What can you learn from prisoners’ tattoos? The Economist conducted a statistical analysis of the Florida Department of Corrections’ downloadable database of detailed information on 100,000 inmates, including their tattoos. It turns out that three-quarters of the Florida prison population have at least one tattoo; the median inmate has three. The data also confirms how generational criminal tattoos are: 85 percent of prisoners under 35 have tattoos compared with 43 percent for prisoners aged 55 and over. (The rate is 23 percent in the public at large.) The most popular designs and motifs include names, animals, mythical creatures (dragons and unicorns are especially voguish) and Christian symbols such as crosses, rosary beads and scrolls with verses from scripture.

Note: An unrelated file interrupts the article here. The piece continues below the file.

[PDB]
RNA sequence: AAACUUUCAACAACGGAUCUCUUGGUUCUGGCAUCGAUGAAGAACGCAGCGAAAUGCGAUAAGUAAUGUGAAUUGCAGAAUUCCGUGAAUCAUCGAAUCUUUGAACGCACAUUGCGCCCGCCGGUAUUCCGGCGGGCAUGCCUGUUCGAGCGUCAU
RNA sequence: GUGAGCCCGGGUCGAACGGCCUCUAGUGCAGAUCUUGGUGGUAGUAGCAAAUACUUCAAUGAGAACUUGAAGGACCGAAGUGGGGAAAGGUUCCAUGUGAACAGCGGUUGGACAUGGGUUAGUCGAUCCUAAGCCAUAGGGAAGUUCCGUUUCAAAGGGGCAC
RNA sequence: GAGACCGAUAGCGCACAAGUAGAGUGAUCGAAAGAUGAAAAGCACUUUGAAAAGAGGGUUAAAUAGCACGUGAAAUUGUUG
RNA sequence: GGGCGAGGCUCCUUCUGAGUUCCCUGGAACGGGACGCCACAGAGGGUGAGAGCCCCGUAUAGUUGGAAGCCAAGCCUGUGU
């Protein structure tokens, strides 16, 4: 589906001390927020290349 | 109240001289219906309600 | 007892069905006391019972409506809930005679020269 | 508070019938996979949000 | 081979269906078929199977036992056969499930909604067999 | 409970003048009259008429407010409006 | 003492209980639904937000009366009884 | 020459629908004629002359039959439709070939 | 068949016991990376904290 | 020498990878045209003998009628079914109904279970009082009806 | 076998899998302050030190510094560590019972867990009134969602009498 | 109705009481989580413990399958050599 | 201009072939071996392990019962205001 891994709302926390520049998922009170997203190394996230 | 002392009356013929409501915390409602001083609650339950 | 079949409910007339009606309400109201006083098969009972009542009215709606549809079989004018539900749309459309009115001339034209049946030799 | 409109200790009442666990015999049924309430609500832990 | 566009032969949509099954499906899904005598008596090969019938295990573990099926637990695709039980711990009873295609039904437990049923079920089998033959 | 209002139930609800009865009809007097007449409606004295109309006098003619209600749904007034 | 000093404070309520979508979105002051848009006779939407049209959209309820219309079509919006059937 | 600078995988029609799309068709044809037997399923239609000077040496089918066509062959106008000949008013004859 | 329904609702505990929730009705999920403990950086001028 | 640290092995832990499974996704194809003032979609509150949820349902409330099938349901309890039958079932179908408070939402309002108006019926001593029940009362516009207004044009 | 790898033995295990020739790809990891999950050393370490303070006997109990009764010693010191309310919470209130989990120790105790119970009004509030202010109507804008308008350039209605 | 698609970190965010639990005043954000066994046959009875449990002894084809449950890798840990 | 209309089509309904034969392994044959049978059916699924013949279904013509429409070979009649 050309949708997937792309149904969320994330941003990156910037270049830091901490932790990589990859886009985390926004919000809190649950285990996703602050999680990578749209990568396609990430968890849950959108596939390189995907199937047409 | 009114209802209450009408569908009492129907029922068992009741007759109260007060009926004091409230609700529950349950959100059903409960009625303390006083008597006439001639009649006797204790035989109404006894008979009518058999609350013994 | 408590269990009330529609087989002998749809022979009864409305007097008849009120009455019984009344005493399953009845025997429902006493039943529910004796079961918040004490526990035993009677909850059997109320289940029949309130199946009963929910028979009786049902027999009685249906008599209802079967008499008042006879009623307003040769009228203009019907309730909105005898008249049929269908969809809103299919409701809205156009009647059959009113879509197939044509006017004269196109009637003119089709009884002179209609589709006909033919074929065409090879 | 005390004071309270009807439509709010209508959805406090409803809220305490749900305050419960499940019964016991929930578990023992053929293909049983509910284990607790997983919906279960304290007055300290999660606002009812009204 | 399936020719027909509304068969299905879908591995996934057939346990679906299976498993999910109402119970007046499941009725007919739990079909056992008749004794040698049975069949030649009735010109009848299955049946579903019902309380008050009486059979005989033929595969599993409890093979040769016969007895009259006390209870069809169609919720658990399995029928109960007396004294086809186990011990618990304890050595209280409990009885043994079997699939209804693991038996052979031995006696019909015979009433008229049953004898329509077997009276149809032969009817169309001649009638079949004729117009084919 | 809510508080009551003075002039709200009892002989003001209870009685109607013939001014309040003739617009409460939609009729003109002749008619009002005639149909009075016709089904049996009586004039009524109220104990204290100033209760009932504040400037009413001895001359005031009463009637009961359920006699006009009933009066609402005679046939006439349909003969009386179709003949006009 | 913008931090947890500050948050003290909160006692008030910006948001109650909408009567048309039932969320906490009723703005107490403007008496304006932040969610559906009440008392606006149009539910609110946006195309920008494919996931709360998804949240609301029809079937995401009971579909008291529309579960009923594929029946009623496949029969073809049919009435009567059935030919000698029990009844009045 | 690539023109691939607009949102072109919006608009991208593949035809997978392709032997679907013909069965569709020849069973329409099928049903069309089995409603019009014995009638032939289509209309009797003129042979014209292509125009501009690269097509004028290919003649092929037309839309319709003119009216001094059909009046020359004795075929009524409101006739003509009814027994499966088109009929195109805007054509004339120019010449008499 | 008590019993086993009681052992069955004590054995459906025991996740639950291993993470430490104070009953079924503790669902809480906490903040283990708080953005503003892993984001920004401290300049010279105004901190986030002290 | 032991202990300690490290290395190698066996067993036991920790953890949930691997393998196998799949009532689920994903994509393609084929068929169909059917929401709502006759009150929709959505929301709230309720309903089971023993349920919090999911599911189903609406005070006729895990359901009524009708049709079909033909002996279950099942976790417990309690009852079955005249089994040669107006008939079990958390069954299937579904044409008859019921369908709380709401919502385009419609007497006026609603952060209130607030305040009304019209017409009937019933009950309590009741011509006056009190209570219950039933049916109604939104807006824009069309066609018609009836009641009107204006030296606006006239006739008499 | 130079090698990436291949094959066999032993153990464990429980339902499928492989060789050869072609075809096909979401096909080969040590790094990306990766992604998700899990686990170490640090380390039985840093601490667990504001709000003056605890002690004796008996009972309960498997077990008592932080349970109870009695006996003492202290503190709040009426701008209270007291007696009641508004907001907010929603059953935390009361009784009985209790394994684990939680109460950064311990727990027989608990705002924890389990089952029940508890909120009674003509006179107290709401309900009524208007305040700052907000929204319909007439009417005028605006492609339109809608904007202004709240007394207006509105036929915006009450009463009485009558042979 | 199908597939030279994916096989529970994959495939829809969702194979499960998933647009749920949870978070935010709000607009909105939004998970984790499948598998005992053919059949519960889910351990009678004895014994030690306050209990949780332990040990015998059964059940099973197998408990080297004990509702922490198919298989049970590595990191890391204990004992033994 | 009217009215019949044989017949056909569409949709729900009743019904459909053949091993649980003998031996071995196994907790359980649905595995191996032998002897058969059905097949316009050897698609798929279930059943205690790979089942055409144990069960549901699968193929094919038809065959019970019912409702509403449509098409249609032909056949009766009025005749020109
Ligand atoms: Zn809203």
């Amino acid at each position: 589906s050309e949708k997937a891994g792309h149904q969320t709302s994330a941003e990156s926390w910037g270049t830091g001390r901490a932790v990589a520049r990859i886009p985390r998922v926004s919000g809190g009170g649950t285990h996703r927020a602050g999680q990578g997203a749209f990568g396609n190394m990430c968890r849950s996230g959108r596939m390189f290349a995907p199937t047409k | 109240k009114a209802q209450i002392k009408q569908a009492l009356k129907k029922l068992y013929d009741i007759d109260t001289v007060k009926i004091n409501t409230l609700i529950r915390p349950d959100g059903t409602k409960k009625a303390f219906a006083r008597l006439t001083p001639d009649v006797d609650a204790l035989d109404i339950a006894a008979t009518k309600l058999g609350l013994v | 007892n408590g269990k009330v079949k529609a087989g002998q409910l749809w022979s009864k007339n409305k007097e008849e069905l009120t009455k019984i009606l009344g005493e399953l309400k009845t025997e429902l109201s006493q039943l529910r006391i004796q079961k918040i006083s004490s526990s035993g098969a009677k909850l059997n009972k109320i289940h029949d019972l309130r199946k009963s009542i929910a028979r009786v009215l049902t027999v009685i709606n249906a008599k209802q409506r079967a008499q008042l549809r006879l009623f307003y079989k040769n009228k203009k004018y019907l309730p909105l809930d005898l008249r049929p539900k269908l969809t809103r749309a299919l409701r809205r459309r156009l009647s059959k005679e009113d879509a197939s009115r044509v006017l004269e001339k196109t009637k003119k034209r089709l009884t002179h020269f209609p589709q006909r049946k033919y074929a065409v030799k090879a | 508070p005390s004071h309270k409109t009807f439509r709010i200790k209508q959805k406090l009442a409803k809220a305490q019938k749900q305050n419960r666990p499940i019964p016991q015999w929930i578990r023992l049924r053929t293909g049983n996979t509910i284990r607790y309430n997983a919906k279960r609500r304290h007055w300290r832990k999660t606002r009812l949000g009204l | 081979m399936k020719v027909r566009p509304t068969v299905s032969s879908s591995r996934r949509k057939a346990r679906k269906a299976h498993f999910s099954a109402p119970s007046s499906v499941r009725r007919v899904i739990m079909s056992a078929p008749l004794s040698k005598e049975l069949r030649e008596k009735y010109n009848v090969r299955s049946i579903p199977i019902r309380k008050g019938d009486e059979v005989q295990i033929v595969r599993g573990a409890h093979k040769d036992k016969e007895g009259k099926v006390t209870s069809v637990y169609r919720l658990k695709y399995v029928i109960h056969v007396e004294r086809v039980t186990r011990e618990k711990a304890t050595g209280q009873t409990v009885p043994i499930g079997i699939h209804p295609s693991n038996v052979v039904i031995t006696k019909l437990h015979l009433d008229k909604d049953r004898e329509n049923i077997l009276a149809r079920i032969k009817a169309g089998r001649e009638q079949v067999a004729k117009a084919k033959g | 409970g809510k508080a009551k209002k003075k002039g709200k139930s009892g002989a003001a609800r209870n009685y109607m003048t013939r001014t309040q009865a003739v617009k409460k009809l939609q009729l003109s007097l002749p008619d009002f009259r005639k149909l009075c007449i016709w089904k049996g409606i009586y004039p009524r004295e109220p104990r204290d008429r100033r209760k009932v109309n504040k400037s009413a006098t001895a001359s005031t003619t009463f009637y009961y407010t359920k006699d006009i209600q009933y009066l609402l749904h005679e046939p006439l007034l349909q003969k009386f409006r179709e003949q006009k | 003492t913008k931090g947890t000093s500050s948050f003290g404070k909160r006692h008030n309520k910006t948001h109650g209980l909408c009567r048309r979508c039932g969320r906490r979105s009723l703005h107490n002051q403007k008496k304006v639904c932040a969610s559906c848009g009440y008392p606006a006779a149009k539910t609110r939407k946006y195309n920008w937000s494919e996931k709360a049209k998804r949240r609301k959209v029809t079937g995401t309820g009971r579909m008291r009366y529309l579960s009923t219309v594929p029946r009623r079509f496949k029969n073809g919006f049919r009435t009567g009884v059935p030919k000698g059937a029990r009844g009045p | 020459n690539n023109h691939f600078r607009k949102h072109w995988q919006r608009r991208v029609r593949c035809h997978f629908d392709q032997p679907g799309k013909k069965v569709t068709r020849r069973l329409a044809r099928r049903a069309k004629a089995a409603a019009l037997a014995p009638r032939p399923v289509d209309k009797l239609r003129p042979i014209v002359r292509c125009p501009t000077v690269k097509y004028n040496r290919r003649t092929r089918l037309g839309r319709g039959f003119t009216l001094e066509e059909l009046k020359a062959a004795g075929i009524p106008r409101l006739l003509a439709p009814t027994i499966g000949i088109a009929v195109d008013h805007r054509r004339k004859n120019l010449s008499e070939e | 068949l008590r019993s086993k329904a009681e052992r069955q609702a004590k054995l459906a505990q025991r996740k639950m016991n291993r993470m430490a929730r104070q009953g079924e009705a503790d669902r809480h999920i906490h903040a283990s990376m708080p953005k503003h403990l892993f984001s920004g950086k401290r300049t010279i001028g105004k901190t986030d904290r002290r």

The database shows relatively few inmates with overtly criminal tattoos. For example, 15 percent of white inmates had heart tattoos, while just 3 percent had tattoos relating to white supremacy. Some tattoos reflect remorse: At least 117 inmates have tattoos with variations of the phrase “Mother tried.” At least seven inmates have the words “Your name” tattooed on their penises. Hispanic inmates, often raised in Catholic households, favor Christian imagery: The Virgin Mary is a common subject. Female inmates are more likely to carry tattoos of butterflies, hearts and the reminder that “This too shall pass.” Male inmates are more likely to have tattoos of images directly relating to incarceration, such as prison bars and guard towers.